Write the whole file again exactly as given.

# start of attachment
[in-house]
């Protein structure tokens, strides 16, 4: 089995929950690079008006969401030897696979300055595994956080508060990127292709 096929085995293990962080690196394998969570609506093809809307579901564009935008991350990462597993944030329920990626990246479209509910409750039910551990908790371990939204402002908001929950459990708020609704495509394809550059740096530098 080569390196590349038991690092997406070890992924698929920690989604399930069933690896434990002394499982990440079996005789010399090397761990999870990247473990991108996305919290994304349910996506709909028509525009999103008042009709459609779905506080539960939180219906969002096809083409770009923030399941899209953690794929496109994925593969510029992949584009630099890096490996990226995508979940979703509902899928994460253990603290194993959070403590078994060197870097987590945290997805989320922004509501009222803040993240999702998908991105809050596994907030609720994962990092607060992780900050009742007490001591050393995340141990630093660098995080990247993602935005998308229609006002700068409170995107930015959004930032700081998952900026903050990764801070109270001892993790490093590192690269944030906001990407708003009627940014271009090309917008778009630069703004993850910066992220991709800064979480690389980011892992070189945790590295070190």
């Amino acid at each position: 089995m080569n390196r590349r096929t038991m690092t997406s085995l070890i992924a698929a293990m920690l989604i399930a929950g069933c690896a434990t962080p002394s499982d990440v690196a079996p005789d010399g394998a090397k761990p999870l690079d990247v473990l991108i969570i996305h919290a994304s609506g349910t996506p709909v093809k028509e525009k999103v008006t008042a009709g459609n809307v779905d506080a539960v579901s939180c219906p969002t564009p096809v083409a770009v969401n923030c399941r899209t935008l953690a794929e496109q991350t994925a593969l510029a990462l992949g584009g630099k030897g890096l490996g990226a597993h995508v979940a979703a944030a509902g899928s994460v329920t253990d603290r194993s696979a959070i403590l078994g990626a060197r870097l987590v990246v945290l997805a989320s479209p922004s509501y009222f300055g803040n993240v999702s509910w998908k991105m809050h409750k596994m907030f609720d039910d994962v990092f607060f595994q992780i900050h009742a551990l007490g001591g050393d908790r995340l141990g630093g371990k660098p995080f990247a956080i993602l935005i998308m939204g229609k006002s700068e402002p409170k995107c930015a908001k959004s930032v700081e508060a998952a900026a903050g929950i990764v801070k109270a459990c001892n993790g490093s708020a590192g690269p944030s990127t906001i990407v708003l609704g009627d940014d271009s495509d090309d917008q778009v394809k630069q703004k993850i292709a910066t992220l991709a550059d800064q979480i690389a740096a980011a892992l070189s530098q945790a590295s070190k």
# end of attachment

[in-house]
């Protein structure tokens, strides 16, 4: 089995929950690079008006969401030897696979300055595994956080508060990127292709 096929085995293990962080690196394998969570609506093809809307579901564009935008991350990462597993944030329920990626990246479209509910409750039910551990908790371990939204402002908001929950459990708020609704495509394809550059740096530098 080569390196590349038991690092997406070890992924698929920690989604399930069933690896434990002394499982990440079996005789010399090397761990999870990247473990991108996305919290994304349910996506709909028509525009999103008042009709459609779905506080539960939180219906969002096809083409770009923030399941899209953690794929496109994925593969510029992949584009630099890096490996990226995508979940979703509902899928994460253990603290194993959070403590078994060197870097987590945290997805989320922004509501009222803040993240999702998908991105809050596994907030609720994962990092607060992780900050009742007490001591050393995340141990630093660098995080990247993602935005998308229609006002700068409170995107930015959004930032700081998952900026903050990764801070109270001892993790490093590192690269944030906001990407708003009627940014271009090309917008778009630069703004993850910066992220991709800064979480690389980011892992070189945790590295070190």
């Amino acid at each position: 089995m080569n390196r590349r096929t038991m690092t997406s085995l070890i992924a698929a293990m920690l989604i399930a929950g069933c690896a434990t962080p002394s499982d990440v690196a079996p005789d010399g394998a090397k761990p999870l690079d990247v473990l991108i969570i996305h919290a994304s609506g349910t996506p709909v093809k028509e525009k999103v008006t008042a009709g459609n809307v779905d506080a539960v579901s939180c219906p969002t564009p096809v083409a770009v969401n923030c399941r899209t935008l953690a794929e496109q991350t994925a593969l510029a990462l992949g584009g630099k030897g890096l490996g990226a597993h995508v979940a979703a944030a509902g899928s994460v329920t253990d603290r194993s696979a959070i403590l078994g990626a060197r870097l987590v990246v945290l997805a989320s479209p922004s509501y009222f300055g803040n993240v999702s509910w998908k991105m809050h409750k596994m907030f609720d039910d994962v990092f607060f595994q992780i900050h009742a551990l007490g001591g050393d908790r995340l141990g630093g371990k660098p995080f990247a956080i993602l935005i998308m939204g229609k006002s700068e402002p409170k995107c930015a908001k959004s930032v700081e508060a998952a900026a903050g929950i990764v801070k109270a459990c001892n993790g490093s708020a590192g690269p944030s990127t906001i990407v708003l609704g009627d940014d271009s495509d090309d917008q778009v394809k630069q703004k993850i292709a910066t992220l991709a550059d800064q979480i690389a740096a980011a892992l070189s530098q945790a590295s070190k």